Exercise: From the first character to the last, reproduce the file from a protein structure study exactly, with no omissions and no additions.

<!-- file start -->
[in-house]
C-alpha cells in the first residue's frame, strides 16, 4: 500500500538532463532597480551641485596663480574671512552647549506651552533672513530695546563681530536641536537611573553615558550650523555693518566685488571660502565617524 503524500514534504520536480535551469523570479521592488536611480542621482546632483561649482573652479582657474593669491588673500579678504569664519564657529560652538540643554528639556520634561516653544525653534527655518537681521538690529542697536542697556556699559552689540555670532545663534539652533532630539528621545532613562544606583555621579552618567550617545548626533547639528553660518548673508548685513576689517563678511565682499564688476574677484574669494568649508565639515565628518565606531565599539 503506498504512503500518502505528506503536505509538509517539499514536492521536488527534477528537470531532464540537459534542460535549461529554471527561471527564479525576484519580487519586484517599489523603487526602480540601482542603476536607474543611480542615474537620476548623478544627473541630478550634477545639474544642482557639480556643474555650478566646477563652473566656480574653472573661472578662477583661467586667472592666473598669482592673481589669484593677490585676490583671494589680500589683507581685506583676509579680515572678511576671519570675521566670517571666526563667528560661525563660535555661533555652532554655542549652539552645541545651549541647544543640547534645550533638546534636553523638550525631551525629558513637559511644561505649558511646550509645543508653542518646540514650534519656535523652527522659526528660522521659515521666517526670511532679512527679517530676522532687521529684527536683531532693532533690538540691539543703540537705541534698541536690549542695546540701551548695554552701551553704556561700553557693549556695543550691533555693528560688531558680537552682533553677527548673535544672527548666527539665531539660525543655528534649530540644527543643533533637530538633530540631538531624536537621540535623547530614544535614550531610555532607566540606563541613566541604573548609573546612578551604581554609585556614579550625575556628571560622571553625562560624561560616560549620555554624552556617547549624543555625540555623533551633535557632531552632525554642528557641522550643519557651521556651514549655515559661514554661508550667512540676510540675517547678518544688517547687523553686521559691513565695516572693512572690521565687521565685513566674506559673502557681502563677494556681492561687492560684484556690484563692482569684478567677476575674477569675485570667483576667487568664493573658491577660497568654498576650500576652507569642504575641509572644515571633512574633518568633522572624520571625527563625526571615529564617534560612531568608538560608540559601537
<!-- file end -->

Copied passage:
[in-house]
C-alpha cells in the first residue's frame, strides 16, 4: 500500500538532463532597480551641485596663480574671512552647549506651552533672513530695546563681530536641536537611573553615558550650523555693518566685488571660502565617524 503524500514534504520536480535551469523570479521592488536611480542621482546632483561649482573652479582657474593669491588673500579678504569664519564657529560652538540643554528639556520634561516653544525653534527655518537681521538690529542697536542697556556699559552689540555670532545663534539652533532630539528621545532613562544606583555621579552618567550617545548626533547639528553660518548673508548685513576689517563678511565682499564688476574677484574669494568649508565639515565628518565606531565599539 503506498504512503500518502505528506503536505509538509517539499514536492521536488527534477528537470531532464540537459534542460535549461529554471527561471527564479525576484519580487519586484517599489523603487526602480540601482542603476536607474543611480542615474537620476548623478544627473541630478550634477545639474544642482557639480556643474555650478566646477563652473566656480574653472573661472578662477583661467586667472592666473598669482592673481589669484593677490585676490583671494589680500589683507581685506583676509579680515572678511576671519570675521566670517571666526563667528560661525563660535555661533555652532554655542549652539552645541545651549541647544543640547534645550533638546534636553523638550525631551525629558513637559511644561505649558511646550509645543508653542518646540514650534519656535523652527522659526528660522521659515521666517526670511532679512527679517530676522532687521529684527536683531532693532533690538540691539543703540537705541534698541536690549542695546540701551548695554552701551553704556561700553557693549556695543550691533555693528560688531558680537552682533553677527548673535544672527548666527539665531539660525543655528534649530540644527543643533533637530538633530540631538531624536537621540535623547530614544535614550531610555532607566540606563541613566541604573548609573546612578551604581554609585556614579550625575556628571560622571553625562560624561560616560549620555554624552556617547549624543555625540555623533551633535557632531552632525554642528557641522550643519557651521556651514549655515559661514554661508550667512540676510540675517547678518544688517547687523553686521559691513565695516572693512572690521565687521565685513566674506559673502557681502563677494556681492561687492560684484556690484563692482569684478567677476575674477569675485570667483576667487568664493573658491577660497568654498576650500576652507569642504575641509572644515571633512574633518568633522572624520571625527563625526571615529564617534560612531568608538560608540559601537